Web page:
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Camping Cookware

Tuesday, 9 January 2007 | Tags: ,

If you enjoy the outdoors, no doubt you like to go camping. For preparing your meals, it's best to use cookware designed specifically for use over an open fire or camp stove. We take a closer look at tools available for campfire cuisine.

The Basics

  • Camping cookware is available in a variety of materials:

    • Stainless steel, cast-iron, and titanium cookware are durable, though may be heavy and hard to clean. Look for lightweight models, especially if you’re backpacking, and pre-seasoned cast iron pots, or remember to season cast-iron before leaving on your trip.

    • Non-stick cookware is easy to clean, but they are also easy to scratch, so less durable.

    • Aluminum alloy cookware is lightweight and inexpensive, but is not as durable as steel, iron, or titanium. Some people also find that aluminum affects the taste of food.

  • Look for pots with tight-fitting lids so food cooks quicker, saving on fuel.

  • Nesting sets are available with features like pot lids that double as fry pans and detachable or folding handles for more compact packing. Just remember to bring potholders because the handles get quite hot over open flames.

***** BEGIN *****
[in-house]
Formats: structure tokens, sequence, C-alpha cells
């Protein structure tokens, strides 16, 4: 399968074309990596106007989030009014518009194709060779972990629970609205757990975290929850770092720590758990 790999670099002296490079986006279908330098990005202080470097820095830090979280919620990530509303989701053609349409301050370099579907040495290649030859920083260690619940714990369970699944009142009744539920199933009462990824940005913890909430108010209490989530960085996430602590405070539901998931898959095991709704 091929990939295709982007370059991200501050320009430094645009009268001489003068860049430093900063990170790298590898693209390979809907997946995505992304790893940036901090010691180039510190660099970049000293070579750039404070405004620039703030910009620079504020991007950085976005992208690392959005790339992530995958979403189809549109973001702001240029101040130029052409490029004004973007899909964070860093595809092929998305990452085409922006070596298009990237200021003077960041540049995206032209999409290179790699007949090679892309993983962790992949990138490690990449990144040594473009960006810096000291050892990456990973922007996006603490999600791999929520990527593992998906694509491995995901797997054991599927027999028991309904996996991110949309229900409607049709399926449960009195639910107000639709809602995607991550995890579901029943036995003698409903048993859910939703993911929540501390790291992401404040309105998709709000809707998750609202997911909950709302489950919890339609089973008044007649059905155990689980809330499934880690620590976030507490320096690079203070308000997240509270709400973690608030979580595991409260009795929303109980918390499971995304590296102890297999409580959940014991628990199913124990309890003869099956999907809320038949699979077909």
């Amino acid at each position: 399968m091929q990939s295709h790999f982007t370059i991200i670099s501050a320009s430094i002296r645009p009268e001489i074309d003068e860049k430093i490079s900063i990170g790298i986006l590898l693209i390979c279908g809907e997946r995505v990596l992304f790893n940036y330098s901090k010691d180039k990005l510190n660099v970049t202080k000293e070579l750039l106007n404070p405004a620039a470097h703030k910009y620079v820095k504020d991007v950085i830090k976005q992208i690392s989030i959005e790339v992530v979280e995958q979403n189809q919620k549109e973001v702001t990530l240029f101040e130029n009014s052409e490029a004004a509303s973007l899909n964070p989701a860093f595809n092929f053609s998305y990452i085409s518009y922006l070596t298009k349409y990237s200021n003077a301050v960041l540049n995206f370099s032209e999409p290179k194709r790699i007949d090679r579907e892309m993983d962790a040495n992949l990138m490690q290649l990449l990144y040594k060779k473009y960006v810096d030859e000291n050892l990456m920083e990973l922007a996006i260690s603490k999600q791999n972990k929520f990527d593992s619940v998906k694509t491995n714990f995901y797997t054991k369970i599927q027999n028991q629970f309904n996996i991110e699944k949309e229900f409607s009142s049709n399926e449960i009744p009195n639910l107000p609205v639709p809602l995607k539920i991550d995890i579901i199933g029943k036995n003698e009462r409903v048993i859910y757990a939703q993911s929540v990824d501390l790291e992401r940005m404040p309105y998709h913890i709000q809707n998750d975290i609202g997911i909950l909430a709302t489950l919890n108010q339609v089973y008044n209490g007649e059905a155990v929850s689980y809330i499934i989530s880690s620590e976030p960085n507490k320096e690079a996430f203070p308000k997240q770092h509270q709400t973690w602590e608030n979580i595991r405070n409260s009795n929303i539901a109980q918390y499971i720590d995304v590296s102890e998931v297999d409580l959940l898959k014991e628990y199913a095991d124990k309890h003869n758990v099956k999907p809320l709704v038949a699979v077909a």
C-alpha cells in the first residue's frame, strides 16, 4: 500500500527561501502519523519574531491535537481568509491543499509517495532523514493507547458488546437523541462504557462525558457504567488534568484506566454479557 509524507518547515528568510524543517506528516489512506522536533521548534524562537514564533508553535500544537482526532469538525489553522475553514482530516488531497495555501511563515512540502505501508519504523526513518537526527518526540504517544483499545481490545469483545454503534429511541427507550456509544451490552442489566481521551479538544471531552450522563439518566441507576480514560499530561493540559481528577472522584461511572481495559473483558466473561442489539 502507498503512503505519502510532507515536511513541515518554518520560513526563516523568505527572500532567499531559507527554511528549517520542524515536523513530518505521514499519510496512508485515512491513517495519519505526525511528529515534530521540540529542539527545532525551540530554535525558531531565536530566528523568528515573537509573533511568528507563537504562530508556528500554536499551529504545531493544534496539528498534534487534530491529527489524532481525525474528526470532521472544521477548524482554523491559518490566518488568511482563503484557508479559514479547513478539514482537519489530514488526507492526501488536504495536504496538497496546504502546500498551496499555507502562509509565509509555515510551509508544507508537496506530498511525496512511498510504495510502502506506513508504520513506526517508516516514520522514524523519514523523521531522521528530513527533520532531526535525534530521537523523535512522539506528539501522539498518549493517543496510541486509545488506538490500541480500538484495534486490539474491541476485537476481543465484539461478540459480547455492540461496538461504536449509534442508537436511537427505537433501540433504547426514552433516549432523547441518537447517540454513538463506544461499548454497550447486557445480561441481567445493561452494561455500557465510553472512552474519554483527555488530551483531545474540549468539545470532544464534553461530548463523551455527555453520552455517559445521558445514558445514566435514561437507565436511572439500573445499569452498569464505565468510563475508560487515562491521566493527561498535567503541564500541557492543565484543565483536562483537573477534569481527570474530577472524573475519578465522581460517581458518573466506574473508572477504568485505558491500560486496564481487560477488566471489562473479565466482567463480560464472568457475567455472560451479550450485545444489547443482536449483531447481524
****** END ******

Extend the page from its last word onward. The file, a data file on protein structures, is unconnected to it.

• Base the size of pots and pans on how many people you’ll be cooking for.

Dutch Ovens

  • An old-fashioned Dutch oven is a traditional camping favourite for slow-cooked meals. Look for a cast-iron model with short and sturdy legs, a long wire handle, and a slightly concave lid with a rim around the outside.

  • The long wire handle makes it easier to pull the pot out of a hot fire.

  • Legs underneath will allow you to set the pot directly over the coals in your fire, while still providing enough air circulation to keep the coals hot.

  • For additional heat, you can place hot coals on top of the concave lid.

  • The most common Dutch oven size is 12 inches/6 quarts, which should work fine for cooking roasts, poultry, fish, stews, potatoes, beans, rolls, breads, and desserts.

  • Consider using wooden utensils as they won’t scratch the surface of the metal or damage protective coating.

Other Considerations

  • In most cases, two pots or a pot and a pan is enough for simple meals. If you plan more complex meals, bring at least two pots and one pan.

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